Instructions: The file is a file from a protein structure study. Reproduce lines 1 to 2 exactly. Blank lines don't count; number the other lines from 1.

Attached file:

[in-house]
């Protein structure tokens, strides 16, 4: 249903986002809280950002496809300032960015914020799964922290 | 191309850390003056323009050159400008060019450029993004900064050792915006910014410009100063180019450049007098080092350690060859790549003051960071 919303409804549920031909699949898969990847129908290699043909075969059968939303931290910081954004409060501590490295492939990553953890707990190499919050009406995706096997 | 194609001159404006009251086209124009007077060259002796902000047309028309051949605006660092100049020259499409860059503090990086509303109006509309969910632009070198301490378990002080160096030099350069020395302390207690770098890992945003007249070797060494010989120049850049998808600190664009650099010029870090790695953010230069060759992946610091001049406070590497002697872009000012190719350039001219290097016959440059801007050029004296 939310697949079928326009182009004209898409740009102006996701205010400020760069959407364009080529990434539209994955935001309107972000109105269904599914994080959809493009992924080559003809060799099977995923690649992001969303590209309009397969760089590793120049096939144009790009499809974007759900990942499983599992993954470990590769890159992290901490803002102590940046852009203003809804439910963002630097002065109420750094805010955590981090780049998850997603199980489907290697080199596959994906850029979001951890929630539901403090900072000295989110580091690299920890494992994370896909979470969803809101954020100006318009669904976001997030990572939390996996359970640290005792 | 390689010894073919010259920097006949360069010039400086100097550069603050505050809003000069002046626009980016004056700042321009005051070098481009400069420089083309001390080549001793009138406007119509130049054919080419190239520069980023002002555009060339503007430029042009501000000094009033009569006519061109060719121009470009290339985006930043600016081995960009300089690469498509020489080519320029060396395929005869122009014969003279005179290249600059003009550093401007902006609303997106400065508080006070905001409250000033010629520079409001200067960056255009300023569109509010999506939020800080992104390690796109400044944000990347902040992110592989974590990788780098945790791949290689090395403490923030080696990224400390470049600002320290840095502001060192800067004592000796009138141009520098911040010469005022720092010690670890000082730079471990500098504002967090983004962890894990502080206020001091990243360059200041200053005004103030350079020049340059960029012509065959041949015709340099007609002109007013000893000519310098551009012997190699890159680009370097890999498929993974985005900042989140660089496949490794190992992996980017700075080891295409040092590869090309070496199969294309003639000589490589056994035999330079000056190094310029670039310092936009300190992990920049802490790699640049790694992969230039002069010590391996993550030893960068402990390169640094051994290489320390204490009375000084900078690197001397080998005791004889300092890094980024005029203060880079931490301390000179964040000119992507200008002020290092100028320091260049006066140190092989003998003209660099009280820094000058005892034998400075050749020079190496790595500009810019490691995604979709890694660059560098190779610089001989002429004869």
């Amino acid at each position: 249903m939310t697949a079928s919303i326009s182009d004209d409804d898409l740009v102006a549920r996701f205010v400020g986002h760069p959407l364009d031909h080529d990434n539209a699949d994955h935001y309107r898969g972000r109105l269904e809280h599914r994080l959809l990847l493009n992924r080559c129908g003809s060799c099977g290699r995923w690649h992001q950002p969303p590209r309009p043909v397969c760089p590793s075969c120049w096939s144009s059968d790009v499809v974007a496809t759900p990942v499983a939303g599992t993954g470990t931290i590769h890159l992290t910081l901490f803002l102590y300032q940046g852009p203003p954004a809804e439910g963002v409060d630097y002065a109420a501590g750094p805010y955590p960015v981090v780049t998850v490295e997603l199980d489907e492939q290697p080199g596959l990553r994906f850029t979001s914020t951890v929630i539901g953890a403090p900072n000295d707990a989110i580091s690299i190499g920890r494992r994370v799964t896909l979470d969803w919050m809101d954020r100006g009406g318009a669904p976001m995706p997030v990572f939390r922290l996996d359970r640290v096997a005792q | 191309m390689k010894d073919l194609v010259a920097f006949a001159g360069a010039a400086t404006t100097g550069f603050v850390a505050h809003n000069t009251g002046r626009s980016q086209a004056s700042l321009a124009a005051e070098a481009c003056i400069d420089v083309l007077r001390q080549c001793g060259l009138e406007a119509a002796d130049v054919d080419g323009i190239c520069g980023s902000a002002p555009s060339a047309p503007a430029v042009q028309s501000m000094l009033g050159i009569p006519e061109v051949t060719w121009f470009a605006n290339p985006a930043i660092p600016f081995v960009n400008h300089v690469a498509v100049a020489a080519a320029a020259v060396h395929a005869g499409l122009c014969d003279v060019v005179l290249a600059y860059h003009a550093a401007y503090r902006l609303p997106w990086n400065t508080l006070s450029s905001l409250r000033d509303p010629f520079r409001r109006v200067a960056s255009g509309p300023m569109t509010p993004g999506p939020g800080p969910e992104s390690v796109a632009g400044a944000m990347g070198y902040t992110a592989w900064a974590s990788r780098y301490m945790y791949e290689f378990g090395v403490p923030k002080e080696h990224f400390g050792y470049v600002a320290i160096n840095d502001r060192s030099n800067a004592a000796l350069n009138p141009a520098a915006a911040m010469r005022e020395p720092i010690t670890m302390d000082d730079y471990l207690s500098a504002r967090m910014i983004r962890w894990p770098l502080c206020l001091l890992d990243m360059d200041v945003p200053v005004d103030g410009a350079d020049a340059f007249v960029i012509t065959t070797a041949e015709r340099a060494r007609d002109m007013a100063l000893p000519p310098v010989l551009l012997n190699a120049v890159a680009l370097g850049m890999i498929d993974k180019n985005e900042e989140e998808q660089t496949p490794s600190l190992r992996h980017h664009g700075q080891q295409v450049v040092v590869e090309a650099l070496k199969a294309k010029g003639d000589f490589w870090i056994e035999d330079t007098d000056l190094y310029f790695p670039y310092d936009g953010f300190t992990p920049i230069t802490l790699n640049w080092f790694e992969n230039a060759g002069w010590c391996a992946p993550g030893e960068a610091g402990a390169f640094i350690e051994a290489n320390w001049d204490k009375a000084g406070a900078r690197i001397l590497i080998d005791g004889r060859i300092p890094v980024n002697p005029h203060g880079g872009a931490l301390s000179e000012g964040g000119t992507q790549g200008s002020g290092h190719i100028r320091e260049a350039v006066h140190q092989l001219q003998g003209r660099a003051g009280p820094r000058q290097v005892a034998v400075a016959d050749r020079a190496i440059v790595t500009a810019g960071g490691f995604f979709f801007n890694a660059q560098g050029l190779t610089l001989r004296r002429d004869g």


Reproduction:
[in-house]
């Protein structure tokens, strides 16, 4: 249903986002809280950002496809300032960015914020799964922290 | 191309850390003056323009050159400008060019450029993004900064050792915006910014410009100063180019450049007098080092350690060859790549003051960071 919303409804549920031909699949898969990847129908290699043909075969059968939303931290910081954004409060501590490295492939990553953890707990190499919050009406995706096997 | 194609001159404006009251086209124009007077060259002796902000047309028309051949605006660092100049020259499409860059503090990086509303109006509309969910632009070198301490378990002080160096030099350069020395302390207690770098890992945003007249070797060494010989120049850049998808600190664009650099010029870090790695953010230069060759992946610091001049406070590497002697872009000012190719350039001219290097016959440059801007050029004296 939310697949079928326009182009004209898409740009102006996701205010400020760069959407364009080529990434539209994955935001309107972000109105269904599914994080959809493009992924080559003809060799099977995923690649992001969303590209309009397969760089590793120049096939144009790009499809974007759900990942499983599992993954470990590769890159992290901490803002102590940046852009203003809804439910963002630097002065109420750094805010955590981090780049998850997603199980489907290697080199596959994906850029979001951890929630539901403090900072000295989110580091690299920890494992994370896909979470969803809101954020100006318009669904976001997030990572939390996996359970640290005792 | 390689010894073919010259920097006949360069010039400086100097550069603050505050809003000069002046626009980016004056700042321009005051070098481009400069420089083309001390080549001793009138406007119509130049054919080419190239520069980023002002555009060339503007430029042009501000000094009033009569006519061109060719121009470009290339985006930043600016081995960009300089690469498509020489080519320029060396395929005869122009014969003279005179290249600059003009550093401007902006609303997106400065508080006070905001409250000033010629520079409001200067960056255009300023569109509010999506939020800080992104390690796109400044944000990347902040992110592989974590990788780098945790791949290689090395403490923030080696990224400390470049600002320290840095502001060192800067004592000796009138141009520098911040010469005022720092010690670890000082730079471990500098504002967090983004962890894990502080206020001091990243360059200041200053005004103030350079020049340059960029012509065959041949015709340099007609002109007013000893000519310098551009012997190699890159680009370097890999498929993974985005900042989140660089496949490794190992992996980017700075080891295409040092590869090309070496199969294309003639000589490589056994035999330079000056190094310029670039310092936009300190992990920049802490790699640049790694992969230039002069010590391996993550030893960068402990390169640094051994290489320390204490009375000084900078690197001397080998005791004889300092890094980024005029203060880079931490301390000179964040000119992507200008002020290092100028320091260049006066140190092989003998003209660099009280820094000058005892034998400075050749020079190496790595500009810019490691995604979709890694660059560098190779610089001989002429004869």